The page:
Uniqueness, Signifyin(g) and Compositional Process in “Blue and Green”


Uniqueness, Signifyin(g) and Compositional Process in “Blue and Green”
Jazz Perspectives
1749-4060, 1749-4079
Debates concerning the origins of “Blue in Green” as a composition often focus on who wrote the piece (Miles Davis or Bill Evans) rather than how it was written. Such accounts rely on anecdotal evidence, portraying “Blue in Green” as an object of dispute and Davis as an unreliable witness with a questionable track record. This article uses transcription and musical analysis to focus on an alternative set of goals. It attempts to establish a clearer account of the compositional process by which “Blue in Green” was created and the respective contributions made by Davis and Evans.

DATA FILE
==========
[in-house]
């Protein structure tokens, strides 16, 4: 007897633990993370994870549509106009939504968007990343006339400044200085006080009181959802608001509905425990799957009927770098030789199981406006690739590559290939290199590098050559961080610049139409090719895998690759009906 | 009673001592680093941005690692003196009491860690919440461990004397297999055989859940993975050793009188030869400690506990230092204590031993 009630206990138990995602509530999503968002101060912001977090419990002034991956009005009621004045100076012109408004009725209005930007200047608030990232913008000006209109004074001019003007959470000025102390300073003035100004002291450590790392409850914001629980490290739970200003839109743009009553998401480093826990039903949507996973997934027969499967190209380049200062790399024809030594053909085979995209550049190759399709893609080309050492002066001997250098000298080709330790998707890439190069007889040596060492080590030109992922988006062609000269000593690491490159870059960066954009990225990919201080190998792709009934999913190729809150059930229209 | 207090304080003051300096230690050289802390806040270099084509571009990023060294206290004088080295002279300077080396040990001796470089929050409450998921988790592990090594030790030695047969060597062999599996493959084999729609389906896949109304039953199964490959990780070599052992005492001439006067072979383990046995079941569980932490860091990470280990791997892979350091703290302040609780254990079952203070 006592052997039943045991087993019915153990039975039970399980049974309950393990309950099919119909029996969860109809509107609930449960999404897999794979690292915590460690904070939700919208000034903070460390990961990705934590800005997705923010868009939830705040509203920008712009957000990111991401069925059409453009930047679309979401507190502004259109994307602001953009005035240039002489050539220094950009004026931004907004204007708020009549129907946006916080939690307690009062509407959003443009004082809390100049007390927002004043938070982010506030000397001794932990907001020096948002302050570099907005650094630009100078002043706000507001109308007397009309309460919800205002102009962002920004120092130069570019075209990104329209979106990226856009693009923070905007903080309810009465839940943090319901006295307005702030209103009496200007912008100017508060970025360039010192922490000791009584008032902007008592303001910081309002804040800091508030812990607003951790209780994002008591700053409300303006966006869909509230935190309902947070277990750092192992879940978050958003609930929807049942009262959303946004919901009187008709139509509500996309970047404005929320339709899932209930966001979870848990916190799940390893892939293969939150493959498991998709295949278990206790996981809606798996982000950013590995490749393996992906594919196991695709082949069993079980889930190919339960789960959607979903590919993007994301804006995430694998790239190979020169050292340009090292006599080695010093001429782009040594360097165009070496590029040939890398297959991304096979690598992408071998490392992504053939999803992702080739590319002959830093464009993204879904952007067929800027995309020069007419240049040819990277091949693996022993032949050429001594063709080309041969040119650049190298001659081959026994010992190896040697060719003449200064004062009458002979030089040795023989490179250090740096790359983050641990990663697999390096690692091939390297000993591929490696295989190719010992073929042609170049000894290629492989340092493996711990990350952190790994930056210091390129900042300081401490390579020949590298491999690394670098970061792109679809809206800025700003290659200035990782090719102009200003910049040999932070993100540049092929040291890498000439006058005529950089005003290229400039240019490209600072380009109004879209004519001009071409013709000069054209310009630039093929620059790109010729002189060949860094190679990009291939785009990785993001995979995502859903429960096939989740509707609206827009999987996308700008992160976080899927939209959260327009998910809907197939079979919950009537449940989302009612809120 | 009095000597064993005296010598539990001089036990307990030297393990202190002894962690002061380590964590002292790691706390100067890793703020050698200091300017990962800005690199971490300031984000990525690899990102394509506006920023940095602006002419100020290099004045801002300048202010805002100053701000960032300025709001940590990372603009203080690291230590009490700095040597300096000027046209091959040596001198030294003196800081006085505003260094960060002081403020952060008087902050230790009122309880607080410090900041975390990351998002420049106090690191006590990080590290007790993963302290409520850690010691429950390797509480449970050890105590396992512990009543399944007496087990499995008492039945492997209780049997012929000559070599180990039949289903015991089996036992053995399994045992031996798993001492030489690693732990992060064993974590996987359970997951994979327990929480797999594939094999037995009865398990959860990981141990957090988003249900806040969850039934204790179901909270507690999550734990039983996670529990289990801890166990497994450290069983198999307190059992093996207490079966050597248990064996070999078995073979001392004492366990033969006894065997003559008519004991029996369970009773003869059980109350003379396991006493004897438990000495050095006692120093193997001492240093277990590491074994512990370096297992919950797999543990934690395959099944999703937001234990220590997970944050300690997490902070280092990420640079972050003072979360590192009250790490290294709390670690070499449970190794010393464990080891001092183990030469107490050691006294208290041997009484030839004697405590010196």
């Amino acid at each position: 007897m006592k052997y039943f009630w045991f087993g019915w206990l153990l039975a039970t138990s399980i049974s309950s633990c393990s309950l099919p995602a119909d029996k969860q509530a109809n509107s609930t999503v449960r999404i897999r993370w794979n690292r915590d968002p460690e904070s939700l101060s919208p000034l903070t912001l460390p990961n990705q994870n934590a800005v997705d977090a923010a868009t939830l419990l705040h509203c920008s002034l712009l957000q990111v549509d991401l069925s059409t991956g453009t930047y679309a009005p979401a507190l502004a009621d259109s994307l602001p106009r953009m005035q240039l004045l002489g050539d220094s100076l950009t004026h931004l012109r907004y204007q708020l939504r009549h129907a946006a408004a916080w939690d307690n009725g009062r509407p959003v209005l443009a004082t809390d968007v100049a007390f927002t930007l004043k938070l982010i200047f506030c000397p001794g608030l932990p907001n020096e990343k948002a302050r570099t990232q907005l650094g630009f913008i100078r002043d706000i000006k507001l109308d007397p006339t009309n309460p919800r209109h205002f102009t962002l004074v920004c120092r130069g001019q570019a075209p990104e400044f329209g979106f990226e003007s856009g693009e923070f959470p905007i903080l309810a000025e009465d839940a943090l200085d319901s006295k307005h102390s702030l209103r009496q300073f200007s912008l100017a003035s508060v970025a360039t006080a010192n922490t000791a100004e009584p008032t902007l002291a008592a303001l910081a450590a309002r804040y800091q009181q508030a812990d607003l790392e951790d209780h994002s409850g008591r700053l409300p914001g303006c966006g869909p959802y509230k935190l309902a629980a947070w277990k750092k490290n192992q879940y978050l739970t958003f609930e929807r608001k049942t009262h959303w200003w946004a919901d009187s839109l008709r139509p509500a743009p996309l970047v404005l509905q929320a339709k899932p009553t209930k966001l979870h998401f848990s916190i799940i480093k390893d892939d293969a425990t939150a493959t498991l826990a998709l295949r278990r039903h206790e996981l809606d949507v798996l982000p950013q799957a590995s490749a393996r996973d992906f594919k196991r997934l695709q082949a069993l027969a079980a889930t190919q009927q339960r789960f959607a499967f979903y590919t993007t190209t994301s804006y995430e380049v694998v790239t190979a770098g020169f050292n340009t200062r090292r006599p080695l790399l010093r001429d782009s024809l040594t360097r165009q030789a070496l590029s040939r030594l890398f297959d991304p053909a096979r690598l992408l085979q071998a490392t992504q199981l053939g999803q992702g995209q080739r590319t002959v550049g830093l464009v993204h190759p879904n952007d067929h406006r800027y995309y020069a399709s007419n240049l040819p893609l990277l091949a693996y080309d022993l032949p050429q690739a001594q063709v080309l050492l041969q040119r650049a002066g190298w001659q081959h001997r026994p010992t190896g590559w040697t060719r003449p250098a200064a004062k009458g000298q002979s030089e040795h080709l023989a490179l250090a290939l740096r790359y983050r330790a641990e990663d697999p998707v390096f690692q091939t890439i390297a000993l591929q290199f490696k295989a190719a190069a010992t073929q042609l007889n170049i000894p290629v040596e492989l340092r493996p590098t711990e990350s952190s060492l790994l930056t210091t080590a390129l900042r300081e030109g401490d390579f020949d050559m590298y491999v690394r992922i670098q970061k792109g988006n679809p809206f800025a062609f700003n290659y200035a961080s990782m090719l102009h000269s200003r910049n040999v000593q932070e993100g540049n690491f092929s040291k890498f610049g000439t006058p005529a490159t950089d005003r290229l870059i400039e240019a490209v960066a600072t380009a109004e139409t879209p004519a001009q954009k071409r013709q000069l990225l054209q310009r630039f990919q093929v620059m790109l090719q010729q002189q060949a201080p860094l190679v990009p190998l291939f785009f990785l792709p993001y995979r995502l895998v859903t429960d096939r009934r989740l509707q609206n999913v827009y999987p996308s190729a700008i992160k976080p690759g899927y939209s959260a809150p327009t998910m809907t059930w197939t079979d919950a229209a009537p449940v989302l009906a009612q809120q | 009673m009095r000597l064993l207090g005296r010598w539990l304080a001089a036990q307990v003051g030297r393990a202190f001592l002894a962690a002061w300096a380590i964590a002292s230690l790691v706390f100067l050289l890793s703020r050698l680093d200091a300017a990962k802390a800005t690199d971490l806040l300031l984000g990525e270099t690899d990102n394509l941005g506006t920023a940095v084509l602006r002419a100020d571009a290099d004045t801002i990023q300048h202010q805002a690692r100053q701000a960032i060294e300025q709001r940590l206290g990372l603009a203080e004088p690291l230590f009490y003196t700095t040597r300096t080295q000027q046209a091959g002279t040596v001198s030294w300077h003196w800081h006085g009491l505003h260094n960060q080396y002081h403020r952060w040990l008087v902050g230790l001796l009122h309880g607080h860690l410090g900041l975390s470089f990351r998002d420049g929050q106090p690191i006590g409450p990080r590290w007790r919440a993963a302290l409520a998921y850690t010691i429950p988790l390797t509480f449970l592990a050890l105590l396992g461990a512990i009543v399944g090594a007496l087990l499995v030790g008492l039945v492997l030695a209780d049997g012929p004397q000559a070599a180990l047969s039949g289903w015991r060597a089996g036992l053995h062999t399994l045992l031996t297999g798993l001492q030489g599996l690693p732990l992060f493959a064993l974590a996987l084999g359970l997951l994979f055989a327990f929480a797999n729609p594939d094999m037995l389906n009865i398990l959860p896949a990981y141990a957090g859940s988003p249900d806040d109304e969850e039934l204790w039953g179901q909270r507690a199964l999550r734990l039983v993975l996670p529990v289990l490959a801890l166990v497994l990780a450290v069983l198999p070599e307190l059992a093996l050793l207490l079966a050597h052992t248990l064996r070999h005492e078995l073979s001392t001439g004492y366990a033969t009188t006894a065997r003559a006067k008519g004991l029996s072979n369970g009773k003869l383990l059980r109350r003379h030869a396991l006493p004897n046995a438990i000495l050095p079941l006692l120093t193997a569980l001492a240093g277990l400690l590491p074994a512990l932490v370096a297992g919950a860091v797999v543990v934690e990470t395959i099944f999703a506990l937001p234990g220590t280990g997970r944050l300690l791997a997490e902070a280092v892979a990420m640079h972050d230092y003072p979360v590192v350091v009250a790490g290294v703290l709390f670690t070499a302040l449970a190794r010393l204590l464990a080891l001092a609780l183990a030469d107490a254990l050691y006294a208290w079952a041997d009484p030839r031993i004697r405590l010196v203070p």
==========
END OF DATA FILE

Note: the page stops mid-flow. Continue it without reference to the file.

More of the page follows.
Throughout the article, the roles Davis and Evans play in the creative process are reassessed within the art world of the Sextet. Musical analysis indicates that harmonic and melodic materials from “Blue in Green” derive from the Evans composition “Waltz for Debby.” However, it is the “Davis-like” compositional process which contributes uniqueness to “Blue in Green” by prominently featuring extended tones in its melody and constructing a circular form. Signification is fundamental to this process and the article relocates “Blue in Green” intertextually within a series of Signifyin(g) works. Not only does “Blue in Green” repeat and revise the tropes of earlier pieces by Davis and Evans, but it also acts as a “preceding text” with which the Davis Quintet of the 1960s would later engage.
DOI.org (Crossref)